Monday, November 17, 2008

I don't think integrity needs rules

I don't know much about hockey, but over the last 10 years when I'd come across an NHL game on ESPN, I enjoyed watching Barry Melrose, who coached the LA Kings (and Wayne Gretzky) to the Stanley Cup Finals in the early 1990s.

When he was hired to coach in Tampa Bay back in June, he was asked why the Lightning had slipped to last place in the NHL's Eastern Conference:

"I think what happened here is just a group that lost their passion in the second part of the season. That's why you win. You outwork other teams, you out-want other teams. When you lose that fire and lose that passion, it's very hard to compete in the NHL."

When he was fired last week, just 16 games into the season, one of his players told the press that Coach Melrose "did not come to camp with a plan that was going to help a team that had undergone a dramatic overhaul of personnel in the offseason."

“It was, the player said, like shinny hockey with a few fights thrown in for good measure. There was no system. No plan. At least not one that was discernible, he said.”

Here's how Coach Melrose described his coaching style and what happened in Tampa:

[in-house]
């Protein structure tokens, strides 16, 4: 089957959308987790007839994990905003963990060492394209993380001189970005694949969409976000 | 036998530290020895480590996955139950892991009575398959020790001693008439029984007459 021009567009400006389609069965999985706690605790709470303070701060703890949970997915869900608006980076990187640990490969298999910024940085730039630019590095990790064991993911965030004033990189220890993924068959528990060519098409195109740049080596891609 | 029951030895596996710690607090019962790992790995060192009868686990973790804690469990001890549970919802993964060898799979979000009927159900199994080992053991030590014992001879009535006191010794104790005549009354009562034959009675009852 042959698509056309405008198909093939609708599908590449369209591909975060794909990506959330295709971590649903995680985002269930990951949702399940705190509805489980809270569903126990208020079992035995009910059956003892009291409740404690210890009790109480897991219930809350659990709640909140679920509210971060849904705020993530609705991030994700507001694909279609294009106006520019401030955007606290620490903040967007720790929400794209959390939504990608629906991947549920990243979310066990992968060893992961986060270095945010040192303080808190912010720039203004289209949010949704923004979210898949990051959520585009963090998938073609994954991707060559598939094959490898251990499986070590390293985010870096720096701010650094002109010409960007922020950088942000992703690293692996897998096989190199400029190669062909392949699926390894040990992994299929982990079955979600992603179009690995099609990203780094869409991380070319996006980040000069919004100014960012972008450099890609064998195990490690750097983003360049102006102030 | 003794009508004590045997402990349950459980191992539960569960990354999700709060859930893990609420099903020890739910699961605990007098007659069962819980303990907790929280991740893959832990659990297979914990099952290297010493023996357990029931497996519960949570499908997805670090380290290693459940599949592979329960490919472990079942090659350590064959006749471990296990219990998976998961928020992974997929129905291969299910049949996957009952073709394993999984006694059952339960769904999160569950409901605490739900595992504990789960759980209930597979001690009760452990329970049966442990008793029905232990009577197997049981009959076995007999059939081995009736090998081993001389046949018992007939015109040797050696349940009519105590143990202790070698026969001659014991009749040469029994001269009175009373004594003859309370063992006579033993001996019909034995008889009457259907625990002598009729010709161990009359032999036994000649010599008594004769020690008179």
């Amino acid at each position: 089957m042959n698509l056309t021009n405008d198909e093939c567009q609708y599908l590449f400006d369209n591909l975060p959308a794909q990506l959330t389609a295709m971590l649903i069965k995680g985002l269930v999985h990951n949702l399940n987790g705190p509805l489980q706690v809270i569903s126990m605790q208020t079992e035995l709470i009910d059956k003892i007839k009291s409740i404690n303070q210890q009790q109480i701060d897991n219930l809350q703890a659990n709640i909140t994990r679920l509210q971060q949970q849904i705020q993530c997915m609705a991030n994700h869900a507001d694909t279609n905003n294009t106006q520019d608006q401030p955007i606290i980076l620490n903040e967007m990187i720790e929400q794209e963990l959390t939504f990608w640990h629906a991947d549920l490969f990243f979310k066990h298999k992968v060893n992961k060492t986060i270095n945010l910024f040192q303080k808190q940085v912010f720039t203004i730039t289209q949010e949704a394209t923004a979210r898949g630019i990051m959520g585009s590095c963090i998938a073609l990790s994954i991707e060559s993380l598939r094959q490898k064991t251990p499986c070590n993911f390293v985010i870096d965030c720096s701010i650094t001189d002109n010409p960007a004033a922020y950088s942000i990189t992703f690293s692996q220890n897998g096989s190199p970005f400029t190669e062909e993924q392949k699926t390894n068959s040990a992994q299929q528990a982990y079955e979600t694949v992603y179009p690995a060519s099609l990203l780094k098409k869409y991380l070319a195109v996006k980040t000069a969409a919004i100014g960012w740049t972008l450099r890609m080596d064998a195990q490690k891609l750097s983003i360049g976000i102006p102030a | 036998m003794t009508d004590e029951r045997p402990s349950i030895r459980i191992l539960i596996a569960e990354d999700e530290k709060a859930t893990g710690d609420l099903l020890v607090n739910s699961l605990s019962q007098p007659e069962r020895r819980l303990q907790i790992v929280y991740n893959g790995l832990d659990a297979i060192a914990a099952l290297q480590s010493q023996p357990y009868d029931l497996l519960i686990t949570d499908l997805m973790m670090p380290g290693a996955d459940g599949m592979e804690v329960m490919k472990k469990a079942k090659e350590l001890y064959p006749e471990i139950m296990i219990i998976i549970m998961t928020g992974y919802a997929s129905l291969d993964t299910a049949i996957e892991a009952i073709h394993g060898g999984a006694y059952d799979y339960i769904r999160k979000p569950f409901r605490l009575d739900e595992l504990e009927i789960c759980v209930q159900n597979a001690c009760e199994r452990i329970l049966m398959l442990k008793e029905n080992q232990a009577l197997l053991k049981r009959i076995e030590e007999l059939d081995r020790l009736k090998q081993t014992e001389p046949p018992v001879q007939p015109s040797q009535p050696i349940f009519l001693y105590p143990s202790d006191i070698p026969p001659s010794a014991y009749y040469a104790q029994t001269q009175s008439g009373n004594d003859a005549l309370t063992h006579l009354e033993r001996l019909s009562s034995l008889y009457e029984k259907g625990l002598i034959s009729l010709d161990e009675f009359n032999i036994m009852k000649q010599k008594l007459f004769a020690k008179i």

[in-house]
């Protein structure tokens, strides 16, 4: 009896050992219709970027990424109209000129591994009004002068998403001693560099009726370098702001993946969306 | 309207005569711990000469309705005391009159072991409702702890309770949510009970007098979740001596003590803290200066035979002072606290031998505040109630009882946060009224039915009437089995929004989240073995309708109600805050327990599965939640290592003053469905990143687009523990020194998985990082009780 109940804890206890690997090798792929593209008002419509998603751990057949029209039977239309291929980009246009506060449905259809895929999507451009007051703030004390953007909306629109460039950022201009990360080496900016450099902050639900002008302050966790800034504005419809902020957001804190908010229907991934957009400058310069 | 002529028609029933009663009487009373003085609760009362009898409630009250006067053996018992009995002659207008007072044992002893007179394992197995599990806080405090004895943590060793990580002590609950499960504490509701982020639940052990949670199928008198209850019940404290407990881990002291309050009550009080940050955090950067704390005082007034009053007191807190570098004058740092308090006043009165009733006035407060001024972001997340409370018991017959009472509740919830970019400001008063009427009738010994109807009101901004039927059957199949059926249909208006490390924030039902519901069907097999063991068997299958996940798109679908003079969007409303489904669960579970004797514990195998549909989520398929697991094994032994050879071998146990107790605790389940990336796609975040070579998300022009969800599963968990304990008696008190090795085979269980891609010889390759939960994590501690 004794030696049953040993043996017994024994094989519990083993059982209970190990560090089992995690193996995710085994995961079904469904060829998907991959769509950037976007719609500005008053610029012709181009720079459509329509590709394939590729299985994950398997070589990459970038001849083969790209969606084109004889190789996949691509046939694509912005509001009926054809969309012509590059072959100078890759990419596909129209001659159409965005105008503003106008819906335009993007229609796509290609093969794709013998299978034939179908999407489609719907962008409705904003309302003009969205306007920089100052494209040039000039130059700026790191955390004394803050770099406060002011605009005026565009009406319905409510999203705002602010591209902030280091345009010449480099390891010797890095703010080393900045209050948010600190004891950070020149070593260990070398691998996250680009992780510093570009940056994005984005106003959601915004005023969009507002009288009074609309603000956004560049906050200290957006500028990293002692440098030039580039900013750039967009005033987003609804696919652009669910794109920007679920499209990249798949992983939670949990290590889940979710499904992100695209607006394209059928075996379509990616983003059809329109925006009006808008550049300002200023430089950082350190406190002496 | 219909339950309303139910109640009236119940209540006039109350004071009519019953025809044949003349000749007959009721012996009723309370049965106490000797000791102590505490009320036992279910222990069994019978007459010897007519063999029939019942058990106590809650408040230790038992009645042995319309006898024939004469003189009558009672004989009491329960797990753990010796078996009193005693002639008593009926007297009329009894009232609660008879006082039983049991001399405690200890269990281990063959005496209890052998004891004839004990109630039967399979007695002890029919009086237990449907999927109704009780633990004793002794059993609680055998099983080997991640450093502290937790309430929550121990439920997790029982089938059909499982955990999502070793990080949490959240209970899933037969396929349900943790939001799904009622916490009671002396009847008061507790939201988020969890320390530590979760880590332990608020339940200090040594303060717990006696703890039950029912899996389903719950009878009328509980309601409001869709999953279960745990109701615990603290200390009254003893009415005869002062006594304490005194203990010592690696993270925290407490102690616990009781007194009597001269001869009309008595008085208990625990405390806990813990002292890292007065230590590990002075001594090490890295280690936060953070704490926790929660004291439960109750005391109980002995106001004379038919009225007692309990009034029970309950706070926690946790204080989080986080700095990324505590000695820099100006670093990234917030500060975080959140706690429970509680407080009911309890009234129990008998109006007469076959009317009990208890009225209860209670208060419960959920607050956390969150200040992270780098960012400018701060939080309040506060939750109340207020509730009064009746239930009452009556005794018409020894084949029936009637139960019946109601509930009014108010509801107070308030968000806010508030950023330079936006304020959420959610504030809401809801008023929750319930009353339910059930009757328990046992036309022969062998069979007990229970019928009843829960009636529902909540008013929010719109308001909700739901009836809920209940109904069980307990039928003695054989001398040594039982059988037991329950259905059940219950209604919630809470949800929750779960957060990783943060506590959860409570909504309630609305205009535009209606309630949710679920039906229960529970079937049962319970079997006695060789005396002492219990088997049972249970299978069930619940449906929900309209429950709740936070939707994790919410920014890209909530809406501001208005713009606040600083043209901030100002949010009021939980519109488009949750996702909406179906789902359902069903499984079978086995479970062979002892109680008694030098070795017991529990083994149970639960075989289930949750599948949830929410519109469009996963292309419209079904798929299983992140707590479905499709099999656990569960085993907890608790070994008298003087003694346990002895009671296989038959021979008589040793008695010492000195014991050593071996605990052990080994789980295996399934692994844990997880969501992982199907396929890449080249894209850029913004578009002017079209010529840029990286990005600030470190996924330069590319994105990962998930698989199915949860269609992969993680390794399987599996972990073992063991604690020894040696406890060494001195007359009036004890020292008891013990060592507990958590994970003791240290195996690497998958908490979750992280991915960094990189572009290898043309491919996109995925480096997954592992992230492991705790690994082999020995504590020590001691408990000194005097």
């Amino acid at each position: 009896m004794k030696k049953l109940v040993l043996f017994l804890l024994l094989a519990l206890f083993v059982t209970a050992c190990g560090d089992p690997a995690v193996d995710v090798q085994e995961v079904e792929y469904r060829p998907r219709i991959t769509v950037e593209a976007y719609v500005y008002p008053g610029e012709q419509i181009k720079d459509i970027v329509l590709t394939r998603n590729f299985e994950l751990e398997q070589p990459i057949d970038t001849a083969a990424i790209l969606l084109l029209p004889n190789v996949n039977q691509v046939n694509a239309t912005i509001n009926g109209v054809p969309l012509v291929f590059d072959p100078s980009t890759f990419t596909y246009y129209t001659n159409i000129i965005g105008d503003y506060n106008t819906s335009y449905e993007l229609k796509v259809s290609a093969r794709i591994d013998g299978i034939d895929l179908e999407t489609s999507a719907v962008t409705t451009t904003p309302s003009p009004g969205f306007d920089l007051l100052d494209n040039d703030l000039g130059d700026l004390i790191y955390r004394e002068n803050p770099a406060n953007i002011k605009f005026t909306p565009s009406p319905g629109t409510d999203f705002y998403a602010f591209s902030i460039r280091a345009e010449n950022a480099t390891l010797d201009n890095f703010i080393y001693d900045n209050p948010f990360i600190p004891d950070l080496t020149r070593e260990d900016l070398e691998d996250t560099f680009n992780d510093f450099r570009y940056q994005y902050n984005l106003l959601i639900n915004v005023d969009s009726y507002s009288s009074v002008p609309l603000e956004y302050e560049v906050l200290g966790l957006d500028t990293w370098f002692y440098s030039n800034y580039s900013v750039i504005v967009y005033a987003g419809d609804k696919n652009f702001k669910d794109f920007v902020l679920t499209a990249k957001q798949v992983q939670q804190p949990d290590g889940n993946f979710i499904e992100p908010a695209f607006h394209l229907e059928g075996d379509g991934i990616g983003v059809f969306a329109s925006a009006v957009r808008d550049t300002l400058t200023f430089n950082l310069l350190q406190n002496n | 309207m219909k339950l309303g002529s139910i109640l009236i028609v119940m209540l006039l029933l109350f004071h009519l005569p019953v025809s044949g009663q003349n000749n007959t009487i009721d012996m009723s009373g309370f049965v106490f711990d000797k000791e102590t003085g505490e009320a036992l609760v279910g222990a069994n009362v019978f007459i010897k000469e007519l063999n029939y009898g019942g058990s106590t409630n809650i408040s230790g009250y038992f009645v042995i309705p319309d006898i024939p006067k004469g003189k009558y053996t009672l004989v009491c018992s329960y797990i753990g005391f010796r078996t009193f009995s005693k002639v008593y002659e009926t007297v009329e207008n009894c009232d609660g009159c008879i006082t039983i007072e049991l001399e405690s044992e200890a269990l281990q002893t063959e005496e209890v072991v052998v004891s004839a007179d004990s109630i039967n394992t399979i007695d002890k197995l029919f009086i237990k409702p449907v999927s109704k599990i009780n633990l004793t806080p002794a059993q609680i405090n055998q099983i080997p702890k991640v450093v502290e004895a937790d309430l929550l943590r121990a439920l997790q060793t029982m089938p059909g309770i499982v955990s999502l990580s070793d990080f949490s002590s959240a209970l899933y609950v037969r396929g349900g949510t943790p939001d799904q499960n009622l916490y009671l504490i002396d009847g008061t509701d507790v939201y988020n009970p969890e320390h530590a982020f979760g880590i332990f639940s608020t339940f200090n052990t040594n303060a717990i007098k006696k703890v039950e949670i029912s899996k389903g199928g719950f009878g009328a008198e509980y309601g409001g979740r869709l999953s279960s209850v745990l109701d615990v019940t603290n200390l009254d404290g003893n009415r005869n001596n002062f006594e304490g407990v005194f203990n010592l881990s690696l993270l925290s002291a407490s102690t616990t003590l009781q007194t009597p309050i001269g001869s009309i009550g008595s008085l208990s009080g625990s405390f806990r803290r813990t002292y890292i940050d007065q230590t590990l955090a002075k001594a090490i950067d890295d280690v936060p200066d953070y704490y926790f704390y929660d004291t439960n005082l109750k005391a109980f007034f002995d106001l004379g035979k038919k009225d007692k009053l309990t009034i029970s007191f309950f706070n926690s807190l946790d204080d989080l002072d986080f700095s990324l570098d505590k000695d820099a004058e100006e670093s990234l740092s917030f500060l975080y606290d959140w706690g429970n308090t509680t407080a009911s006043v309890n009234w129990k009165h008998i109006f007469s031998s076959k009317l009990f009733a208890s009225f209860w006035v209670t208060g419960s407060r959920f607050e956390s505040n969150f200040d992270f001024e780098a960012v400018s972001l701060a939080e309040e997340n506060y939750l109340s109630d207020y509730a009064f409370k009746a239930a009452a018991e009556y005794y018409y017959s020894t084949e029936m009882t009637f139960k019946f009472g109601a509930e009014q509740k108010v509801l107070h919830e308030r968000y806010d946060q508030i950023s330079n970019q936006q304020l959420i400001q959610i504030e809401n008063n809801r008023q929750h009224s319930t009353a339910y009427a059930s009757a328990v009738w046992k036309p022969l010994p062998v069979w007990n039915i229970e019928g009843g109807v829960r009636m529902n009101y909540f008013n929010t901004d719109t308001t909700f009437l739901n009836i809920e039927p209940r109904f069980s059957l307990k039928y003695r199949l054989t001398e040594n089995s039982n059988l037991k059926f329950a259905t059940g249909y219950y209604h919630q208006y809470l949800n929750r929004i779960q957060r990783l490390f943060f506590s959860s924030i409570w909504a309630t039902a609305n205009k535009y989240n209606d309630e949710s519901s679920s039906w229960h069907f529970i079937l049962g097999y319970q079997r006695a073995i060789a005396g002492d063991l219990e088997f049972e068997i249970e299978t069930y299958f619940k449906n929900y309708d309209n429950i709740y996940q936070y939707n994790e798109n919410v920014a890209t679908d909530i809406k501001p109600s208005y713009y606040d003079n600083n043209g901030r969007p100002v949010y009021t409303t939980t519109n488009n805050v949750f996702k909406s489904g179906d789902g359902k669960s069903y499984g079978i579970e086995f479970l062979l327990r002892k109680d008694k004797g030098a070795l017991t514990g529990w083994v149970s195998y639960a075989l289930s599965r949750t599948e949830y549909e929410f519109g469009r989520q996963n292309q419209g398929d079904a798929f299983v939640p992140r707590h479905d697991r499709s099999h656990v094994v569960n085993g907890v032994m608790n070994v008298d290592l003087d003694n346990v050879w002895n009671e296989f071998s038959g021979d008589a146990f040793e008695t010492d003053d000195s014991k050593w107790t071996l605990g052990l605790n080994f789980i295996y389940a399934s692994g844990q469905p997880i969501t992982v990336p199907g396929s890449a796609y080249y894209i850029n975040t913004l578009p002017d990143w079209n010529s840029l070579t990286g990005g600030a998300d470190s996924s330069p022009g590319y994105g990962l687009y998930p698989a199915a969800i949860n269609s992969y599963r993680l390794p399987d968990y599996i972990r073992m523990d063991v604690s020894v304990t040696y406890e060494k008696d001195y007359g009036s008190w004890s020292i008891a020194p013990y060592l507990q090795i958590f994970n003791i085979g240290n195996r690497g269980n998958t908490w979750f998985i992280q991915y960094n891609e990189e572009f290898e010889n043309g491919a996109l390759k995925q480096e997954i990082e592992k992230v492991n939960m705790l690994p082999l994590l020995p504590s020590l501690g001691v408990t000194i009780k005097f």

"I’m not a big rules guy. I don’t think integrity needs rules. I just ask them to come and compete every night. When we do that, we’re an excellent hockey club. When we try to do it for 20 minutes, when we try to do it for 40 minutes, it costs you.

"I’m not a guy who sings ‘Cumbaya’ around the fire. I let you know if I’m not happy with you. And obviously a lot of guys didn’t like to be held accountable with this team. The players have power here and they exercised that power and now they can play who they want and when they want and how much they want and not [have someone] demand a lot of them.

"You have to earn ice time. The only power a coach has to motivate players is ice time. I’m leaving here with my head high…It didn’t work. I’m fine with that. I can live with myself with that."